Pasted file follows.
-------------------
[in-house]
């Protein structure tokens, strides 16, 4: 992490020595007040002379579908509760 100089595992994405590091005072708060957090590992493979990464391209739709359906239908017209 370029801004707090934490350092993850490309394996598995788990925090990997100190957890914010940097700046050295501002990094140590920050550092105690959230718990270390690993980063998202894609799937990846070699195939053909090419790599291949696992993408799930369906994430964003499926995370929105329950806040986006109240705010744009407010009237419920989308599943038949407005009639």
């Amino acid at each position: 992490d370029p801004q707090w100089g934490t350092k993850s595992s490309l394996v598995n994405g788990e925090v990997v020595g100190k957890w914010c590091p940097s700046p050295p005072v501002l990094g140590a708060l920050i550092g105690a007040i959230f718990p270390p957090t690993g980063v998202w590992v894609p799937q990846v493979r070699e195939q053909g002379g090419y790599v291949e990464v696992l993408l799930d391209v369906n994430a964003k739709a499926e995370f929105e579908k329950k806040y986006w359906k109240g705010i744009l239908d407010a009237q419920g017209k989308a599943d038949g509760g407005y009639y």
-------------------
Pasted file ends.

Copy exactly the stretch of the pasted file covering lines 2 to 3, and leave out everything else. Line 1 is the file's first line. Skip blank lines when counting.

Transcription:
């Protein structure tokens, strides 16, 4: 992490020595007040002379579908509760 100089595992994405590091005072708060957090590992493979990464391209739709359906239908017209 370029801004707090934490350092993850490309394996598995788990925090990997100190957890914010940097700046050295501002990094140590920050550092105690959230718990270390690993980063998202894609799937990846070699195939053909090419790599291949696992993408799930369906994430964003499926995370929105329950806040986006109240705010744009407010009237419920989308599943038949407005009639």
């Amino acid at each position: 992490d370029p801004q707090w100089g934490t350092k993850s595992s490309l394996v598995n994405g788990e925090v990997v020595g100190k957890w914010c590091p940097s700046p050295p005072v501002l990094g140590a708060l920050i550092g105690a007040i959230f718990p270390p957090t690993g980063v998202w590992v894609p799937q990846v493979r070699e195939q053909g002379g090419y790599v291949e990464v696992l993408l799930d391209v369906n994430a964003k739709a499926e995370f929105e579908k329950k806040y986006w359906k109240g705010i744009l239908d407010a009237q419920g017209k989308a599943d038949g509760g407005y009639y």